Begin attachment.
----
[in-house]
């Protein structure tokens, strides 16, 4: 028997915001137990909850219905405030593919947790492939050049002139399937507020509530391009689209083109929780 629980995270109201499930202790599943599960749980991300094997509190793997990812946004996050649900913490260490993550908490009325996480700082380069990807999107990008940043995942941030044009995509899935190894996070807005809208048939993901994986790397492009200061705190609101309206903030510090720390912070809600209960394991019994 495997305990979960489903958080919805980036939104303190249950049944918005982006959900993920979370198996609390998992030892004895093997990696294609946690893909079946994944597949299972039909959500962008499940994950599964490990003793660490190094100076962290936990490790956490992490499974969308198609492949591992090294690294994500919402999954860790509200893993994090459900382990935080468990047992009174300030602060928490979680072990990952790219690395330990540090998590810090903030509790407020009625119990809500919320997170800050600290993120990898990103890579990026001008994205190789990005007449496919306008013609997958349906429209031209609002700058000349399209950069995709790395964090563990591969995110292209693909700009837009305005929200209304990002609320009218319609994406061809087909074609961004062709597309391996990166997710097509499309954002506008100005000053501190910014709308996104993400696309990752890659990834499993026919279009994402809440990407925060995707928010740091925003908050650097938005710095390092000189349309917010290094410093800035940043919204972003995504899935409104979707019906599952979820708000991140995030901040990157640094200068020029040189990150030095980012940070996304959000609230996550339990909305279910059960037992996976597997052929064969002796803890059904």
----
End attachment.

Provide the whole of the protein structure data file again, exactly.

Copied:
[in-house]
């Protein structure tokens, strides 16, 4: 028997915001137990909850219905405030593919947790492939050049002139399937507020509530391009689209083109929780 629980995270109201499930202790599943599960749980991300094997509190793997990812946004996050649900913490260490993550908490009325996480700082380069990807999107990008940043995942941030044009995509899935190894996070807005809208048939993901994986790397492009200061705190609101309206903030510090720390912070809600209960394991019994 495997305990979960489903958080919805980036939104303190249950049944918005982006959900993920979370198996609390998992030892004895093997990696294609946690893909079946994944597949299972039909959500962008499940994950599964490990003793660490190094100076962290936990490790956490992490499974969308198609492949591992090294690294994500919402999954860790509200893993994090459900382990935080468990047992009174300030602060928490979680072990990952790219690395330990540090998590810090903030509790407020009625119990809500919320997170800050600290993120990898990103890579990026001008994205190789990005007449496919306008013609997958349906429209031209609002700058000349399209950069995709790395964090563990591969995110292209693909700009837009305005929200209304990002609320009218319609994406061809087909074609961004062709597309391996990166997710097509499309954002506008100005000053501190910014709308996104993400696309990752890659990834499993026919279009994402809440990407925060995707928010740091925003908050650097938005710095390092000189349309917010290094410093800035940043919204972003995504899935409104979707019906599952979820708000991140995030901040990157640094200068020029040189990150030095980012940070996304959000609230996550339990909305279910059960037992996976597997052929064969002796803890059904």